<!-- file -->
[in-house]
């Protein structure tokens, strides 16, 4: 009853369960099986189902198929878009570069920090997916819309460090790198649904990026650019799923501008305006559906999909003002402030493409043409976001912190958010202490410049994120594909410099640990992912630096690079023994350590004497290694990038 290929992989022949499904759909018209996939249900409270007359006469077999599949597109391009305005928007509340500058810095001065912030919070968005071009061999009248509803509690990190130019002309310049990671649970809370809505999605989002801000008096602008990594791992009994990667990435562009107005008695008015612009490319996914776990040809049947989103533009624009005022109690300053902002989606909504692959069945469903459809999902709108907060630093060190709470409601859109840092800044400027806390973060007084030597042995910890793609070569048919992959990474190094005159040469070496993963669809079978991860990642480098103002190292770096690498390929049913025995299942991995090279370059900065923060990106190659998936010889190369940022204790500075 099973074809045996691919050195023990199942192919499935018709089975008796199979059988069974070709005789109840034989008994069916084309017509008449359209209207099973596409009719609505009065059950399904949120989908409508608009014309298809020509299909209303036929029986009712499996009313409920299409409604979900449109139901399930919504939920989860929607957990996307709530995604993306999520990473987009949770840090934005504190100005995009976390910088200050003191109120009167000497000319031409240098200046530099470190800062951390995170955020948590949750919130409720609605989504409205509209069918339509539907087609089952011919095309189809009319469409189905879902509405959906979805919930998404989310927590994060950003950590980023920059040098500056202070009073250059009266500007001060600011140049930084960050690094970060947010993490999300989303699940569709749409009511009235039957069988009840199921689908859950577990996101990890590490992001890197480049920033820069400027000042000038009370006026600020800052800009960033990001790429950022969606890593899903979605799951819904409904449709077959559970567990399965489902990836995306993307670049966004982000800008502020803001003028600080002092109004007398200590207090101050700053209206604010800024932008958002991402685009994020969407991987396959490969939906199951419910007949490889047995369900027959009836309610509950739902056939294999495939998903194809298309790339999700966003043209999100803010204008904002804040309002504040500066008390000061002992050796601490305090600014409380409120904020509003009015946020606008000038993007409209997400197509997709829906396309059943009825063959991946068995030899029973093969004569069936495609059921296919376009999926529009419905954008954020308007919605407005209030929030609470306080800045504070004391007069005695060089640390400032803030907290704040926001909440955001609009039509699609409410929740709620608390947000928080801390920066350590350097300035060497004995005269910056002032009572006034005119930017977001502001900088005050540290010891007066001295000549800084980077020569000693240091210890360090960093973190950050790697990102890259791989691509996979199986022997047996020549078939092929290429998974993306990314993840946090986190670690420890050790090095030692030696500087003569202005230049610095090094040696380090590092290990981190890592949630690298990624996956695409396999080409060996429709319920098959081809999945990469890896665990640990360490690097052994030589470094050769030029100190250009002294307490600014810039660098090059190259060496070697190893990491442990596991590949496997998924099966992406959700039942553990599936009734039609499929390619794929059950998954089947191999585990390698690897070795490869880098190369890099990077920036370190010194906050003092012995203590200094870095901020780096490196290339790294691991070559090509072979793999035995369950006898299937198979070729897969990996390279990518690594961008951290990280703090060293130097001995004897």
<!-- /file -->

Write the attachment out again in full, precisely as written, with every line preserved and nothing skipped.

[in-house]
């Protein structure tokens, strides 16, 4: 009853369960099986189902198929878009570069920090997916819309460090790198649904990026650019799923501008305006559906999909003002402030493409043409976001912190958010202490410049994120594909410099640990992912630096690079023994350590004497290694990038 290929992989022949499904759909018209996939249900409270007359006469077999599949597109391009305005928007509340500058810095001065912030919070968005071009061999009248509803509690990190130019002309310049990671649970809370809505999605989002801000008096602008990594791992009994990667990435562009107005008695008015612009490319996914776990040809049947989103533009624009005022109690300053902002989606909504692959069945469903459809999902709108907060630093060190709470409601859109840092800044400027806390973060007084030597042995910890793609070569048919992959990474190094005159040469070496993963669809079978991860990642480098103002190292770096690498390929049913025995299942991995090279370059900065923060990106190659998936010889190369940022204790500075 099973074809045996691919050195023990199942192919499935018709089975008796199979059988069974070709005789109840034989008994069916084309017509008449359209209207099973596409009719609505009065059950399904949120989908409508608009014309298809020509299909209303036929029986009712499996009313409920299409409604979900449109139901399930919504939920989860929607957990996307709530995604993306999520990473987009949770840090934005504190100005995009976390910088200050003191109120009167000497000319031409240098200046530099470190800062951390995170955020948590949750919130409720609605989504409205509209069918339509539907087609089952011919095309189809009319469409189905879902509405959906979805919930998404989310927590994060950003950590980023920059040098500056202070009073250059009266500007001060600011140049930084960050690094970060947010993490999300989303699940569709749409009511009235039957069988009840199921689908859950577990996101990890590490992001890197480049920033820069400027000042000038009370006026600020800052800009960033990001790429950022969606890593899903979605799951819904409904449709077959559970567990399965489902990836995306993307670049966004982000800008502020803001003028600080002092109004007398200590207090101050700053209206604010800024932008958002991402685009994020969407991987396959490969939906199951419910007949490889047995369900027959009836309610509950739902056939294999495939998903194809298309790339999700966003043209999100803010204008904002804040309002504040500066008390000061002992050796601490305090600014409380409120904020509003009015946020606008000038993007409209997400197509997709829906396309059943009825063959991946068995030899029973093969004569069936495609059921296919376009999926529009419905954008954020308007919605407005209030929030609470306080800045504070004391007069005695060089640390400032803030907290704040926001909440955001609009039509699609409410929740709620608390947000928080801390920066350590350097300035060497004995005269910056002032009572006034005119930017977001502001900088005050540290010891007066001295000549800084980077020569000693240091210890360090960093973190950050790697990102890259791989691509996979199986022997047996020549078939092929290429998974993306990314993840946090986190670690420890050790090095030692030696500087003569202005230049610095090094040696380090590092290990981190890592949630690298990624996956695409396999080409060996429709319920098959081809999945990469890896665990640990360490690097052994030589470094050769030029100190250009002294307490600014810039660098090059190259060496070697190893990491442990596991590949496997998924099966992406959700039942553990599936009734039609499929390619794929059950998954089947191999585990390698690897070795490869880098190369890099990077920036370190010194906050003092012995203590200094870095901020780096490196290339790294691991070559090509072979793999035995369950006898299937198979070729897969990996390279990518690594961008951290990280703090060293130097001995004897």